If you’ve ever thought your cat is plotting to kill you, you might be right.
Scientists at the University of Edinburgh recently published a study that compares the personality of the domestic cat, Scottish wildcat, clouded leopard, snow leopard, and African lion. Their findings suggest house cats and big cats are more alike than previously thought.
Cat rankings included dominance, self-control/impulse, neuroticism, agreeableness, and aggression.
Aging house cats proved to be more impulsive whereas Scottish wildcats become more agreeable and clouded leopards less agreeable with age. One aspect of the study found female African lions to be more impulsive than males. Domestic cats related closely with clouded leopards on the neuroticism scale.
Whether the traits are learned or instinctual has yet to be determined, but the similarities between the domestic cat and its feline kin suggest some genetic tendencies predisposing all cats to this type of behavior.
Despite captive animals being used in the study, wild personality traits are projected to carry over as captive and wild species still historically and inherently share evolutionary traits.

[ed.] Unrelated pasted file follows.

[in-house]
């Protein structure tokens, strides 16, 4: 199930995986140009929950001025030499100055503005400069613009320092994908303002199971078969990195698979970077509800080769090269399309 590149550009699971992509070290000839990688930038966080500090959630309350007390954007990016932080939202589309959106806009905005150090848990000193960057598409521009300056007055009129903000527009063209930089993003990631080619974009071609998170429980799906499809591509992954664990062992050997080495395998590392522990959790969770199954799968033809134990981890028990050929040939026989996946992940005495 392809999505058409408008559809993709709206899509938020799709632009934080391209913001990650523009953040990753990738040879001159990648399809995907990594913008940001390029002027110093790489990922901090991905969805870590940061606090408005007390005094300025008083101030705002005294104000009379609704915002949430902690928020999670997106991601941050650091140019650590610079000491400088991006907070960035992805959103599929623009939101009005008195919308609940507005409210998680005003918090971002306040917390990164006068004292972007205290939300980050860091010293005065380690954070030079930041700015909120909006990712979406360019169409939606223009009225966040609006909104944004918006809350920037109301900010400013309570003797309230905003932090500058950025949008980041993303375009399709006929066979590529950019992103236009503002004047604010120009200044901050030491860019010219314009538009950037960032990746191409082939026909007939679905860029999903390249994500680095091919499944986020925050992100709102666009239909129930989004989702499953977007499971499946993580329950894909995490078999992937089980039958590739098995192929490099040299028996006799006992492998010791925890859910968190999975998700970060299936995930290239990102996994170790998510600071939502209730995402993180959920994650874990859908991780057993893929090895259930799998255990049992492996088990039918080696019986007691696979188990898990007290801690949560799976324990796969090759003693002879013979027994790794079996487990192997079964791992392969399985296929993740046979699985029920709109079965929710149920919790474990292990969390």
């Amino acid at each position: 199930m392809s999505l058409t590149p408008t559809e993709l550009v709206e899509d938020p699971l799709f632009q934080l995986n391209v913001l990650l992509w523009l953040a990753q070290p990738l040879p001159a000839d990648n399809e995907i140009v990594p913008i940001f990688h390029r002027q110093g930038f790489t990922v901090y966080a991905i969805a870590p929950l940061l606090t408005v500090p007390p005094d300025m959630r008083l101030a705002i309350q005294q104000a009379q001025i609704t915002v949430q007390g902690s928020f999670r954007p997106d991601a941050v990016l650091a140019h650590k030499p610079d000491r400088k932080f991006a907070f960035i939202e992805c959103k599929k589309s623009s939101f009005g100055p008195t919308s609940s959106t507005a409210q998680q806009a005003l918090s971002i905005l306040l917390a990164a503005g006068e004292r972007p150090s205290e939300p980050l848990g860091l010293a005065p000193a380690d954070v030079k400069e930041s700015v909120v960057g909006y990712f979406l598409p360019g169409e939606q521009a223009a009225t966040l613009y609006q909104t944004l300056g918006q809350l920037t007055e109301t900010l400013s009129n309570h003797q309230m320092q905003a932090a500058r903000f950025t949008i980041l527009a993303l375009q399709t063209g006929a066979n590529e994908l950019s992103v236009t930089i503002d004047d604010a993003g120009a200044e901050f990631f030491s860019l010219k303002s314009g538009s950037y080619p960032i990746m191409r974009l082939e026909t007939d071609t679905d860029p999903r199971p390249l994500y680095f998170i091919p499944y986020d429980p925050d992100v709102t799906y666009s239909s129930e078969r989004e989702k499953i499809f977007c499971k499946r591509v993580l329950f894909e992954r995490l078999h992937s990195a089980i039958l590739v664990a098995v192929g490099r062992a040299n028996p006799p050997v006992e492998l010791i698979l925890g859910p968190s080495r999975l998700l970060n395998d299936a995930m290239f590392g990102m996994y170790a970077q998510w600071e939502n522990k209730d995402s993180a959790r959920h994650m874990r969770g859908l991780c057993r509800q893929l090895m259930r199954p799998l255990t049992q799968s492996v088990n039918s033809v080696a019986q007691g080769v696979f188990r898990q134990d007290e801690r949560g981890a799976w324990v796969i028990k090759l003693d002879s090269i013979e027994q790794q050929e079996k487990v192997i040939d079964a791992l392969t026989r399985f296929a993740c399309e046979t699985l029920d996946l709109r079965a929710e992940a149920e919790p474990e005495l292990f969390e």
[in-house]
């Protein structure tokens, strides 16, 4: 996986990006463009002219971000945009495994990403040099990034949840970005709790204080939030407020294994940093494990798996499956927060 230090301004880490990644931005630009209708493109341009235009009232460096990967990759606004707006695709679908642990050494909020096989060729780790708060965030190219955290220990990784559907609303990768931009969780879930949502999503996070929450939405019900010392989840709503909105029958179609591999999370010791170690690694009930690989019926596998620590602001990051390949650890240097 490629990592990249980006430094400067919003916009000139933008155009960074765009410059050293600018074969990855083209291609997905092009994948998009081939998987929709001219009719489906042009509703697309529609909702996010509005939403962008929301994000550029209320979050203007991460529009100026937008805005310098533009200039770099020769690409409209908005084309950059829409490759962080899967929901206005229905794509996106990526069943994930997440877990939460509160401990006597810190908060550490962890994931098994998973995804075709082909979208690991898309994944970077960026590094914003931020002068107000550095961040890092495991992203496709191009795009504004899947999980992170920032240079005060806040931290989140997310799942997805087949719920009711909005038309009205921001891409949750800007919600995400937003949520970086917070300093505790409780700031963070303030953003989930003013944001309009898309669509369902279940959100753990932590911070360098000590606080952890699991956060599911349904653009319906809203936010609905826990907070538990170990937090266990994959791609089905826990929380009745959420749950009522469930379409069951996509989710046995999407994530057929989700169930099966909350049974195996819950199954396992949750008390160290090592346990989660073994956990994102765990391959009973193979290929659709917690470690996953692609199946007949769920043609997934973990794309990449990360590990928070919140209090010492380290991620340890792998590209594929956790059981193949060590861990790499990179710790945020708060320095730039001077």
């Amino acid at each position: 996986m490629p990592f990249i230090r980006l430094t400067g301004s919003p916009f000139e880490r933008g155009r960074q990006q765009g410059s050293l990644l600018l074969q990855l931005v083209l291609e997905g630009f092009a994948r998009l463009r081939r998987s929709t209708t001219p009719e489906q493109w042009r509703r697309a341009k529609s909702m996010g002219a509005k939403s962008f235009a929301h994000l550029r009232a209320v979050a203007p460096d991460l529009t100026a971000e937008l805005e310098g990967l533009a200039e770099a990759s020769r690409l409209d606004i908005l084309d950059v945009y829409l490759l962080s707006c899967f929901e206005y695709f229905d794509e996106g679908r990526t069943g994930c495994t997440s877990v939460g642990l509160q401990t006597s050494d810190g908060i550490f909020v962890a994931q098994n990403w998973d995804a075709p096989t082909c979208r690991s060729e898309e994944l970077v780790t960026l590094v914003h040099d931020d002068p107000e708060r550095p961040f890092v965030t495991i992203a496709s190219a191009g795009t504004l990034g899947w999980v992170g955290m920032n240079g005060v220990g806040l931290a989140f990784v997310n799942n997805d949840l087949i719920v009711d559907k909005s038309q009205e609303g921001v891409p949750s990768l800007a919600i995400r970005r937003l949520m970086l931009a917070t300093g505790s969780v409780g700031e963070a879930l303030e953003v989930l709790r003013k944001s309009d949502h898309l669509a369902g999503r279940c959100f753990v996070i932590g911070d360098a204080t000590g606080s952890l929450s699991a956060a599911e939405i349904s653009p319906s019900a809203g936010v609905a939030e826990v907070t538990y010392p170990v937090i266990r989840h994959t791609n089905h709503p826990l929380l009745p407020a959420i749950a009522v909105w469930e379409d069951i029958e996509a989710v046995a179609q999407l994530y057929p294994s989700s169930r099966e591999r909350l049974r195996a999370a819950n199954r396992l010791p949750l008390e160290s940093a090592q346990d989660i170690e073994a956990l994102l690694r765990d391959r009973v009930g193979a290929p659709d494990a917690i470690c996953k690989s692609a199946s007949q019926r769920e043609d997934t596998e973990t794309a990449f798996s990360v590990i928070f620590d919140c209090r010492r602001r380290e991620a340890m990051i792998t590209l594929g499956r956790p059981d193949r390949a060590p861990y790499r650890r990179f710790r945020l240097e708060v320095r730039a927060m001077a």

The study paralleled similar research done across primate species. Researchers expected to find some similarities between more closely genetically-linked species but were surprised to find such similarities across all feline species.
Among differences between the felines, African lions differed slightly, presumably due to their more social nature compared with the more solitary standings of the other cats used in the study.
The timing of this study falls humorously around the same time that a Reddit post was requested suggestions of animals people would like to see as big as a house cat. When one Redditer suggested a lion, another user commented that a domestic-sized lion is basically a house cat.
As this study reveals, that Redditer‘s comment is quite on point!
Do you think your cat is plotting to kill you? Tell us in the comments below!
WATCH NOW: Bengal Cats Are Like Mini Leopards